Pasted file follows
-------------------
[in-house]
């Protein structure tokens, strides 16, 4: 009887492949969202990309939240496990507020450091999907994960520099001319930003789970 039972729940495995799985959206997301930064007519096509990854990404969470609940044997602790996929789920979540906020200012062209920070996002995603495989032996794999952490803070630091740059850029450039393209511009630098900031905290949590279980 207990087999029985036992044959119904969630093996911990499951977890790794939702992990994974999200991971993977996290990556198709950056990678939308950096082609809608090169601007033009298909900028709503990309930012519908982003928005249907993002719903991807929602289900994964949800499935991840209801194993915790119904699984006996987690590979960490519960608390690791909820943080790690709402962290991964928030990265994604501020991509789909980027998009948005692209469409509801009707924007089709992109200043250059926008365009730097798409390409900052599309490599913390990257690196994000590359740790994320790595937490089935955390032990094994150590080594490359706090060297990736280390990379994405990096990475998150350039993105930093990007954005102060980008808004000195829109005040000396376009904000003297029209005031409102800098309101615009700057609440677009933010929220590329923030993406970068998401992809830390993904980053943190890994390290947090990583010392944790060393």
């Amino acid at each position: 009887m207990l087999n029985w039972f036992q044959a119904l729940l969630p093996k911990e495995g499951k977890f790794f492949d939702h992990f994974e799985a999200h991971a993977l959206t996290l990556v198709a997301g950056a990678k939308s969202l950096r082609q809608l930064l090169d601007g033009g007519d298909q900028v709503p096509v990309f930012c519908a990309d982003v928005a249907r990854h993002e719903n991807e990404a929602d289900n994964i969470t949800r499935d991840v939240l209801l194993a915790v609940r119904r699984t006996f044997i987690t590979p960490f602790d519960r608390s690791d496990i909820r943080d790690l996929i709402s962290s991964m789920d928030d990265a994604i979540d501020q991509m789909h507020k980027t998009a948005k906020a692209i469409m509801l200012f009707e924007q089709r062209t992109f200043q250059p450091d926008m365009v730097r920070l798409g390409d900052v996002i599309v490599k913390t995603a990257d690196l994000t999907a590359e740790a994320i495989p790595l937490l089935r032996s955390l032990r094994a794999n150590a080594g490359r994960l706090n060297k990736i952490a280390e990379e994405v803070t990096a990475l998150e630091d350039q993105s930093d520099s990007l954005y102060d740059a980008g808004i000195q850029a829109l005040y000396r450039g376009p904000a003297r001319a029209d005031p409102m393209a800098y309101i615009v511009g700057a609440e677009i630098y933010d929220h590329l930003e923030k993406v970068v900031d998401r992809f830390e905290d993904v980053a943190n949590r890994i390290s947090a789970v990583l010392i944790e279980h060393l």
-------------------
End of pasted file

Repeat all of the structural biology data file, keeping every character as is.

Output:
[in-house]
């Protein structure tokens, strides 16, 4: 009887492949969202990309939240496990507020450091999907994960520099001319930003789970 039972729940495995799985959206997301930064007519096509990854990404969470609940044997602790996929789920979540906020200012062209920070996002995603495989032996794999952490803070630091740059850029450039393209511009630098900031905290949590279980 207990087999029985036992044959119904969630093996911990499951977890790794939702992990994974999200991971993977996290990556198709950056990678939308950096082609809608090169601007033009298909900028709503990309930012519908982003928005249907993002719903991807929602289900994964949800499935991840209801194993915790119904699984006996987690590979960490519960608390690791909820943080790690709402962290991964928030990265994604501020991509789909980027998009948005692209469409509801009707924007089709992109200043250059926008365009730097798409390409900052599309490599913390990257690196994000590359740790994320790595937490089935955390032990094994150590080594490359706090060297990736280390990379994405990096990475998150350039993105930093990007954005102060980008808004000195829109005040000396376009904000003297029209005031409102800098309101615009700057609440677009933010929220590329923030993406970068998401992809830390993904980053943190890994390290947090990583010392944790060393």
């Amino acid at each position: 009887m207990l087999n029985w039972f036992q044959a119904l729940l969630p093996k911990e495995g499951k977890f790794f492949d939702h992990f994974e799985a999200h991971a993977l959206t996290l990556v198709a997301g950056a990678k939308s969202l950096r082609q809608l930064l090169d601007g033009g007519d298909q900028v709503p096509v990309f930012c519908a990309d982003v928005a249907r990854h993002e719903n991807e990404a929602d289900n994964i969470t949800r499935d991840v939240l209801l194993a915790v609940r119904r699984t006996f044997i987690t590979p960490f602790d519960r608390s690791d496990i909820r943080d790690l996929i709402s962290s991964m789920d928030d990265a994604i979540d501020q991509m789909h507020k980027t998009a948005k906020a692209i469409m509801l200012f009707e924007q089709r062209t992109f200043q250059p450091d926008m365009v730097r920070l798409g390409d900052v996002i599309v490599k913390t995603a990257d690196l994000t999907a590359e740790a994320i495989p790595l937490l089935r032996s955390l032990r094994a794999n150590a080594g490359r994960l706090n060297k990736i952490a280390e990379e994405v803070t990096a990475l998150e630091d350039q993105s930093d520099s990007l954005y102060d740059a980008g808004i000195q850029a829109l005040y000396r450039g376009p904000a003297r001319a029209d005031p409102m393209a800098y309101i615009v511009g700057a609440e677009i630098y933010d929220h590329l930003e923030k993406v970068v900031d998401r992809f830390e905290d993904v980053a943190n949590r890994i390290s947090a789970v990583l010392i944790e279980h060393l």